This left the party leaders feeling vulnerable, so they created the unpledged delegates made up of elected officials and party leaders. They represent approximately 20 percent of all the delegates, so, in a close race, like this one, the super-delegates hold a great deal of power, especially the ones who wait to the last minute to endorse a candidate. Some super-delegates hold no power, like Joe Liebermann whose super-delegate status was stripped when he endorsed John McCain. Tough luck, Joe, but you know the Democratic Party has no use for a man who votes his conscience instead of toeing the party line.
The Republicans have a similar group but they represent only around five percent of the total delegates, so their impact is not as powerful. As well, nobody seems to know what the hell is going to happen with the Michigan or Florida delegates, so this whole thing could blow up in our faces worse then Dade County in 2000. God, I love politics.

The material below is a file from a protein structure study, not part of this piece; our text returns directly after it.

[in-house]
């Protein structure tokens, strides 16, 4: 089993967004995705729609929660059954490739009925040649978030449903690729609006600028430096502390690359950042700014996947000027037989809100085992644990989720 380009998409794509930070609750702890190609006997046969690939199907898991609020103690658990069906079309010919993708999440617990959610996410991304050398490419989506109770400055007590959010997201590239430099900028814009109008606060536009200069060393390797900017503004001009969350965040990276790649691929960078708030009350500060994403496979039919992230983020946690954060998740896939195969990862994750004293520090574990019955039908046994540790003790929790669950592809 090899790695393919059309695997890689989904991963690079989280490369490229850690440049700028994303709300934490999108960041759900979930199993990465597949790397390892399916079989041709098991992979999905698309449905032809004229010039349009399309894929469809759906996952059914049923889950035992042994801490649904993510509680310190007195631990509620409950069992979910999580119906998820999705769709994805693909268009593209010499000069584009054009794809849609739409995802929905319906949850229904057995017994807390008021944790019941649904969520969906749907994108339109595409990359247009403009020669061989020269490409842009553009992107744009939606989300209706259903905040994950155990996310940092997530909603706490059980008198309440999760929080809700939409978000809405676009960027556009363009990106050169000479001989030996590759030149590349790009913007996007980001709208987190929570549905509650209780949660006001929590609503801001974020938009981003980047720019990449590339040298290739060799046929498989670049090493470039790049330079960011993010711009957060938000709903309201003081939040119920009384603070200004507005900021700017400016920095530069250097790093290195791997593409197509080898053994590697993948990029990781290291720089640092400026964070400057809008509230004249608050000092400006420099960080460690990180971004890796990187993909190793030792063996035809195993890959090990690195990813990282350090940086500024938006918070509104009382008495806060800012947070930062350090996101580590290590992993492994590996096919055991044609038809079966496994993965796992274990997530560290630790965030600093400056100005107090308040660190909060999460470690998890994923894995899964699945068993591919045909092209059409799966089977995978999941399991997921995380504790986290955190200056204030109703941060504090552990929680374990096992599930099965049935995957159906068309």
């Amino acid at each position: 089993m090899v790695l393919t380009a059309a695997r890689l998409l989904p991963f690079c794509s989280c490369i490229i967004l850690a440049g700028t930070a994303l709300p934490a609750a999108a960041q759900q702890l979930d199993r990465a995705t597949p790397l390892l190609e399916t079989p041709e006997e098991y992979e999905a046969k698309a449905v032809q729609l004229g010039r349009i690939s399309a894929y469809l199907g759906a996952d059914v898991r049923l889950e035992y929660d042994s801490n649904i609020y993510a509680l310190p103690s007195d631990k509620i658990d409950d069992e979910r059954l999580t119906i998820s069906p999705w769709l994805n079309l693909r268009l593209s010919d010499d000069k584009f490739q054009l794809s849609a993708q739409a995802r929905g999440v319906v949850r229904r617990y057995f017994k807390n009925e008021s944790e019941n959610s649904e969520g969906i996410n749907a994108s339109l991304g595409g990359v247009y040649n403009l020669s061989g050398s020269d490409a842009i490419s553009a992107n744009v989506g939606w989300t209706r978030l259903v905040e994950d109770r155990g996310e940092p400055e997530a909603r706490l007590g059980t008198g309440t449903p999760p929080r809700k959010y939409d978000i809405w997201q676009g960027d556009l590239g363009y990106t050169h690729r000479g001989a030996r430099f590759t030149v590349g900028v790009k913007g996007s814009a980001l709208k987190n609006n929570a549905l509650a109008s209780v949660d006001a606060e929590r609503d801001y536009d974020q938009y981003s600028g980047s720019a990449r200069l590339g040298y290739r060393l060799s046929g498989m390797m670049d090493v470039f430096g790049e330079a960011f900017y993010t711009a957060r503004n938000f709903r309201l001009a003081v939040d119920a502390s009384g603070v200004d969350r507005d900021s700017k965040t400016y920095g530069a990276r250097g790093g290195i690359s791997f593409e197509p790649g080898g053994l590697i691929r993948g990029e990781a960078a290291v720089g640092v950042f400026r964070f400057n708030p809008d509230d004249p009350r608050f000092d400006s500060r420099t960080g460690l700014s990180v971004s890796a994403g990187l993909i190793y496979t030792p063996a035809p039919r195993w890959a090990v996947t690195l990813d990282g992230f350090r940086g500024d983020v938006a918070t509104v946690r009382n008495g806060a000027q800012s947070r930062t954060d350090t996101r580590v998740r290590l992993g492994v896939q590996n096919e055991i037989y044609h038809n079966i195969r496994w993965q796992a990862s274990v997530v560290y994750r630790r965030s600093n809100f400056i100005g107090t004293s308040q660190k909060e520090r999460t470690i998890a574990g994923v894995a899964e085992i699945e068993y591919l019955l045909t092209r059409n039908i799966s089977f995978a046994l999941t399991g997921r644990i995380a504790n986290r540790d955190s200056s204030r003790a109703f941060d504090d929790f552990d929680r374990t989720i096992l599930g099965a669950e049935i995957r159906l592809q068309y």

Friday, February 8, 2008
Wow. I can't believe that's what rises to the top of the political heap these days.
Hillary Clinton, running on her experience(8 years as a senator, but more than 25 as a politician's wife) even though she's the junior senator in her own state! Oh my goodness that's quite an impressive resume. She cares so much about children and health care, but she was on the board of directors for Wal-Mart, a corporation not exactly known for the benefits to lower and middle class workers. She campaigns against the War in Iraq, but voted for the use of force resolution. She's done a fine job of playing both ends against the middle as she portrayed herself as a moderate who supported President Bush early in his administration, but now attacks him as she has become the candidate for change(although Obama has pretty much stolen that banner from her right now).